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OC 3570k cause Quick Sync instability

Last response: in Overclocking
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October 9, 2012 12:57:01 PM

Summary: Stable moderate overclock settings (4.5 and 4.6 tested) with Prime95, good temps, no in game crashes, but MediaEspresso fails using Quick Sync if OC is greater than 4.2.

Setup: I have an ASRock Z77 Extreme 4 MB, 8 GB 1600 RAM (CL9), Hyper 212EVO cooler, and EVGA 560Ti Superclocked edition. I installed the latest BIOS and drivers from the web site. I have Virtu MVP virtualization on using D-mode (LCD connected to 560Ti), I ran this at stock settings with an overnight run of MemTest 86+ v4.2 and another overnight run of Prime95 blend test, and a 10 minute test with Intel Burn Test. I then used the computer for a week and the Platform was very stable.

Overclocking: I followed the "Definitive Ivy Bridge OC Guide" and the one at FlyingSuicide. I tried a fixed 1.25v OC to see what to set the LLC on the ASRock to (L2/L3 worked about the same), and worked my way up to 4.5 GHz. I paid attention and made sure to set the C-states for fixed/offset as per the guides. I then tried offset OC using a very safe +5mv offset/+4mv turbo voltage, and worked my way up to 4.6 GHz. I could not go higher than 4.6 without Prime95 crashes even using up to 4 voltage bin settings higher on offset/turbo, but that is ok as I was not really looking for more than 4.5 anyway, and the voltages were getting up to 1.3 according to CPU-Z. At 4.6 Prime temps were averaging 75-80C, with 90C peak on the 8k tests about 50 minutes in. I let Prime run for another hour, and then I played about 3 hours of Batman: Arkham city without a crash.

Problem: I wanted to see just how much faster/better Quick Sync encoding would be. I ran MediaEspresso (ME), which detected QuickSync as long as Virtu MVP was turned on. ME was able to convert a video file with HW acceleration turned off (CPU), and using CUDA (MVP off). However switching to Quick Sync caused either: a HW Error message from ME, ME to crash, the display driver for Intel IGP to crash, and one BSOD 0x1A (memory).

Note that I did NOT change the default BIOS settings for the Intel iGPU (HD4000), and I did not OC the RAM (voltage and timings match spec). After some more testing I settle at a fixed 1.25v OC at 4.2 and ME appears stable (converted 1 entire DVD, about 2:45 of content). 4.3 allows some short clips to convert but there are crashes on longer clips, and above that ME crashes about 15 seconds in. I did not notice any additional vDroop when ME was running, and CPU load was 25-55%. The Intel Extreme Tuning utility showed the iGPU at load at 1150 MHz, and TDP Watts under the 77 ceiling during ME runs.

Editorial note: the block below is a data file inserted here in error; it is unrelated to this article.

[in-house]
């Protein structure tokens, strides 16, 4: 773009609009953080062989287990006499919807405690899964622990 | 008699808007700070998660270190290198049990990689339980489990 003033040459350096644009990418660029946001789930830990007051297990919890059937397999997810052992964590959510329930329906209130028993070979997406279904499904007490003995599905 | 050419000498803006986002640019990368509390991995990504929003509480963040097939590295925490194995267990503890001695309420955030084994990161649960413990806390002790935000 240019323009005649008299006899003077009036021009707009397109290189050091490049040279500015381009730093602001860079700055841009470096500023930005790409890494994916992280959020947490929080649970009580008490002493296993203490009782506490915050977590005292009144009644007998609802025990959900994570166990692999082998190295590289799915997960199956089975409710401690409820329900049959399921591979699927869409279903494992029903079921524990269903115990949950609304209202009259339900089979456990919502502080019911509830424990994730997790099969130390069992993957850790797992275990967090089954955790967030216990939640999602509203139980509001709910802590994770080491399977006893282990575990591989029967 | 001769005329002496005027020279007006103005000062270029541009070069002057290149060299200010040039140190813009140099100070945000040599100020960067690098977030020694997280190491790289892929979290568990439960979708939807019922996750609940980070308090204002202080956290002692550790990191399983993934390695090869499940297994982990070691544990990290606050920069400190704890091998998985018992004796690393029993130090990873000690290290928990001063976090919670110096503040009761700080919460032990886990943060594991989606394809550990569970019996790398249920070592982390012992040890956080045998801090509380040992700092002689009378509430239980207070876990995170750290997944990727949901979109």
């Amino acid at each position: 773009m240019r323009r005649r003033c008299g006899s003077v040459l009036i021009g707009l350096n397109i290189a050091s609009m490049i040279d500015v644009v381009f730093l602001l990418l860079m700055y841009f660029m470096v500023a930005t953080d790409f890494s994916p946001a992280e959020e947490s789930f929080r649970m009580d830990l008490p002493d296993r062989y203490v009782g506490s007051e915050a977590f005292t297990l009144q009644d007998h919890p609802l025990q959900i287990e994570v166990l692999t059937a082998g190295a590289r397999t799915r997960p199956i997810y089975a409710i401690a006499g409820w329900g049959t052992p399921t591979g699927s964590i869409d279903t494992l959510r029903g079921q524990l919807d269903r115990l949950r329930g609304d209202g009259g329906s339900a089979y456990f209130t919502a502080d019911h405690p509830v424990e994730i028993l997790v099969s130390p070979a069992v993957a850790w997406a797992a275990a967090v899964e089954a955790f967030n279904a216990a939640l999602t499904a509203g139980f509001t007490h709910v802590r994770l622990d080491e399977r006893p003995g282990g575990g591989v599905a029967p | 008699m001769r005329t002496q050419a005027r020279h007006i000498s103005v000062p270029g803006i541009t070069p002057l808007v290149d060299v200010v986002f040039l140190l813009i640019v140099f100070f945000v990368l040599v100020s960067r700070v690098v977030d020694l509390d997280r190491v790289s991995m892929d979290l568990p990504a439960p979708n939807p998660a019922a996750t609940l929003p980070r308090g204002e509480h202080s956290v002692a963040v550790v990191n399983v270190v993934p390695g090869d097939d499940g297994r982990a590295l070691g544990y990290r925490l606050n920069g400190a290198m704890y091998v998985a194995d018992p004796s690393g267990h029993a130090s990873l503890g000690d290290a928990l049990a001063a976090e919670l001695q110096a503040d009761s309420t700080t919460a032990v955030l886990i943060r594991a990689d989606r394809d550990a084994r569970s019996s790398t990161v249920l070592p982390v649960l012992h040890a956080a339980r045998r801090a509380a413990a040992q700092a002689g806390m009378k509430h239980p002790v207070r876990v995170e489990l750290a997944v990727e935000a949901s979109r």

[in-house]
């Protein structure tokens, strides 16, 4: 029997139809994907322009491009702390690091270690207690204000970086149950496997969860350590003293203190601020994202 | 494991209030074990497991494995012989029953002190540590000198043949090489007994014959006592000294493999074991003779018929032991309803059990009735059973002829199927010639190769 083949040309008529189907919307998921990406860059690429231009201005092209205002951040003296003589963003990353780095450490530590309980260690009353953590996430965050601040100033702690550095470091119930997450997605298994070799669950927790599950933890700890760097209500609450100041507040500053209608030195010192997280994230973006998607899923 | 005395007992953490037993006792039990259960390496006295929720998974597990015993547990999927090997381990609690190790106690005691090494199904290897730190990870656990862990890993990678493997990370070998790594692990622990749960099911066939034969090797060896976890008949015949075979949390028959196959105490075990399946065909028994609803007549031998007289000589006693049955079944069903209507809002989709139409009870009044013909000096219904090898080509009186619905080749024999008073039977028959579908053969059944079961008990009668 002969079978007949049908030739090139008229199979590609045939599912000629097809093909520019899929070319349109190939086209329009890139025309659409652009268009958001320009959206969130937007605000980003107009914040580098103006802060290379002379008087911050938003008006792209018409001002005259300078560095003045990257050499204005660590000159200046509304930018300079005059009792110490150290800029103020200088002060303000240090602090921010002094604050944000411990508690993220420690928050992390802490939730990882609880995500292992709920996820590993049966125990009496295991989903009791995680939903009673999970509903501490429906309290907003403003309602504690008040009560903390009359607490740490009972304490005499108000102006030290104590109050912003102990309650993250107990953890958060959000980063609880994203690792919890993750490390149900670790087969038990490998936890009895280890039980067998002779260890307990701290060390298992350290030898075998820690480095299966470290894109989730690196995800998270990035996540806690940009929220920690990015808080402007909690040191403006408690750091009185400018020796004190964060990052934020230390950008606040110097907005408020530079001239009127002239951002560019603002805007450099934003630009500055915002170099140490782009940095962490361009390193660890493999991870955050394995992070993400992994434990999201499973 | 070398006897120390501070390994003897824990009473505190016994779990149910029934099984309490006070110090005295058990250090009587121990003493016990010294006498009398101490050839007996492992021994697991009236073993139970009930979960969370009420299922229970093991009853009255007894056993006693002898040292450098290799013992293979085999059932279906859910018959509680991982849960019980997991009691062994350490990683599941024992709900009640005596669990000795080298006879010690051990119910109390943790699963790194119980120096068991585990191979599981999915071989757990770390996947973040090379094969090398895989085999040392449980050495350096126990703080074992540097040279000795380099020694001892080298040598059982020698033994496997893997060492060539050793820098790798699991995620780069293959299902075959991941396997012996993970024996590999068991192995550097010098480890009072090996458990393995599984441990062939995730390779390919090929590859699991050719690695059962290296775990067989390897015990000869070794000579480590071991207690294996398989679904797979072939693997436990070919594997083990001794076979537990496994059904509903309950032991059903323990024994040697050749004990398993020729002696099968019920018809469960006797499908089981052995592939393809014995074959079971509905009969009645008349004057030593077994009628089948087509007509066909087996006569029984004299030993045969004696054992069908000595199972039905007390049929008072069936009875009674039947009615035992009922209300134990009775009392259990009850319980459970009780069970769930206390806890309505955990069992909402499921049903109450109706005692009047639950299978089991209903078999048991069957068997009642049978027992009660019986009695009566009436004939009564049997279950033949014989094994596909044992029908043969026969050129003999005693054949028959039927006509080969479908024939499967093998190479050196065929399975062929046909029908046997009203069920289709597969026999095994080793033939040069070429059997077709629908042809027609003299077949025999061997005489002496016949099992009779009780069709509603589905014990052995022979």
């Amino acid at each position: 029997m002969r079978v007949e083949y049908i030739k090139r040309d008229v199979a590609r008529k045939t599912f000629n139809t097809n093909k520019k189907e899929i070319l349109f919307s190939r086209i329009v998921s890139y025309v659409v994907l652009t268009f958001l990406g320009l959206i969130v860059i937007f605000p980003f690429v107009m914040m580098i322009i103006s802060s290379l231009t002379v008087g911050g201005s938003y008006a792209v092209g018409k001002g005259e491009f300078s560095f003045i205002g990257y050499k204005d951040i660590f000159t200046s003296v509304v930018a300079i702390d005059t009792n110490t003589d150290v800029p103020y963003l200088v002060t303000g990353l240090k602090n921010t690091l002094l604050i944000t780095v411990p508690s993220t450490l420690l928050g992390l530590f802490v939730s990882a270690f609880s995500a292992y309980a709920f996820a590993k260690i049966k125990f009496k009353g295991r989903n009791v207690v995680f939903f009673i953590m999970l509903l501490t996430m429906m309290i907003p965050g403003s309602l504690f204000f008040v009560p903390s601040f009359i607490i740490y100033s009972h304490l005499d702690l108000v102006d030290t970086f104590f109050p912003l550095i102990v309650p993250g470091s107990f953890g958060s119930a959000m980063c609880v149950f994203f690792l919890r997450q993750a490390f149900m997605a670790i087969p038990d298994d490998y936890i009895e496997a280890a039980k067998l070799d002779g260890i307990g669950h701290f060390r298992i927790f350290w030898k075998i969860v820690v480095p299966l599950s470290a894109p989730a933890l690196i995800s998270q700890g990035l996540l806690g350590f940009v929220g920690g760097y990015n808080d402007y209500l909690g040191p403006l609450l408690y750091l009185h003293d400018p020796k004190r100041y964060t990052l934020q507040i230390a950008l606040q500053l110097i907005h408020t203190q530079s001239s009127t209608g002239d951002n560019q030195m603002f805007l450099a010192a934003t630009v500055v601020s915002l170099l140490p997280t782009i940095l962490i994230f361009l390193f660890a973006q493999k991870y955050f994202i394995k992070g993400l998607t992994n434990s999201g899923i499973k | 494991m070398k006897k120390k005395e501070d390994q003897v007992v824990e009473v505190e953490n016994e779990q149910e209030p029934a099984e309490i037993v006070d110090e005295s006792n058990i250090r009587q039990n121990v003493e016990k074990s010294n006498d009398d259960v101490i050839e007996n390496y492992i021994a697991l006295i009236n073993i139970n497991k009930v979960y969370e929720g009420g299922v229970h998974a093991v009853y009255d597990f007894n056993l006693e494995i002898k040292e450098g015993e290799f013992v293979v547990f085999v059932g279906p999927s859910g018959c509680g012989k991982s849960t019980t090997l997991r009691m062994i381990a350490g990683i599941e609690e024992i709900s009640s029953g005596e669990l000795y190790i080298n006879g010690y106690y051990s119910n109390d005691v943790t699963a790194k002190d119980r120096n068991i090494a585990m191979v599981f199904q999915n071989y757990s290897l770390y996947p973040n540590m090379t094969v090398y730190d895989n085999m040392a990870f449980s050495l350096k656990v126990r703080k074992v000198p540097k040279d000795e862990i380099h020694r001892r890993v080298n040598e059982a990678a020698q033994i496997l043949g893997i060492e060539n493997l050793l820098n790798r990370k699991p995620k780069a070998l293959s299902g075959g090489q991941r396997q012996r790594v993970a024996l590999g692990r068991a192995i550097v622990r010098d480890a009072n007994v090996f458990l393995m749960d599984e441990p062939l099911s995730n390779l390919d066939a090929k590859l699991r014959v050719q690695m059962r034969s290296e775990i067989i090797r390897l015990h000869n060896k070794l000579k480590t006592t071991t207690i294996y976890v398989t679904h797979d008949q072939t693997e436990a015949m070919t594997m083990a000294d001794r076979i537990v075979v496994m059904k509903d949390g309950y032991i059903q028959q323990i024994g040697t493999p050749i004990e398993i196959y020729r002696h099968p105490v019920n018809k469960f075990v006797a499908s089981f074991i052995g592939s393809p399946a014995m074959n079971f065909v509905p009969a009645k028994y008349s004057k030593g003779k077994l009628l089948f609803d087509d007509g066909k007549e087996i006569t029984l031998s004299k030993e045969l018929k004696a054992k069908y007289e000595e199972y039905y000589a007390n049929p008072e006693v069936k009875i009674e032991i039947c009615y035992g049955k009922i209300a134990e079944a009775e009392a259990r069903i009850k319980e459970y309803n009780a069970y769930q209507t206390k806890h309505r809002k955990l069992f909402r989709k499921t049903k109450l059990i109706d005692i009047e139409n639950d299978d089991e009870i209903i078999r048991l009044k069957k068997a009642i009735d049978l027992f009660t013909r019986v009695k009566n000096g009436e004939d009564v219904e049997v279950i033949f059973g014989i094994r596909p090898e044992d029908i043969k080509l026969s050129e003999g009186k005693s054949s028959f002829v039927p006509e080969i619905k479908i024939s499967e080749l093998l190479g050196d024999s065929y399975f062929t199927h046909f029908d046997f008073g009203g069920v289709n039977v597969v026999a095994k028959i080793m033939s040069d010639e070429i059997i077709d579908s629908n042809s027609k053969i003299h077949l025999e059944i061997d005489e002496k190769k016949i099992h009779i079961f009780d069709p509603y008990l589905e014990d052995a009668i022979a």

Question: How is a stock clocked iGPU/Quick Sync/HD4000 becoming unstable when the CPU is OC? Is there a dependency on RAM speed or CPU-RAM ratio than might be causing this? Does the CPU require more voltage when the iGPU is loaded?

Any help is appreciated. Please do not reply regarding opinions on Virtu, Ivy vs Sandy, my HW selection vs yours, or achieving crazy high OC results on the same platform. I am just looking for a stable OC at 4.5 with ability to use Quick Sync/ME.
October 10, 2012 1:28:34 PM

Update: I read that to OC the iGPU (which I am not attempting) required raising vCore on the CPU, so I thought maybe the reverse was true. I set the iGPU voltage to manual, which defaulted to 1.10v. I had to raise this to 1.25 for Quick Sync to be stable when the CPU was at 4.3 GHz (43x100), 1.325 at 4.4, and 1.350 at 4.5. I was surprised at the increase required since the iGPU is still at stock clock 1150. I don't think I have to worry about the voltage as the Intel specs allow for up to 1.52. Thermals and TDP seemed to increase an inconsequential amount while transcoding. Should I be concerned about adding +.25v to the iGPU? Has anyone here run similar voltages on HD4000 for any length of time?
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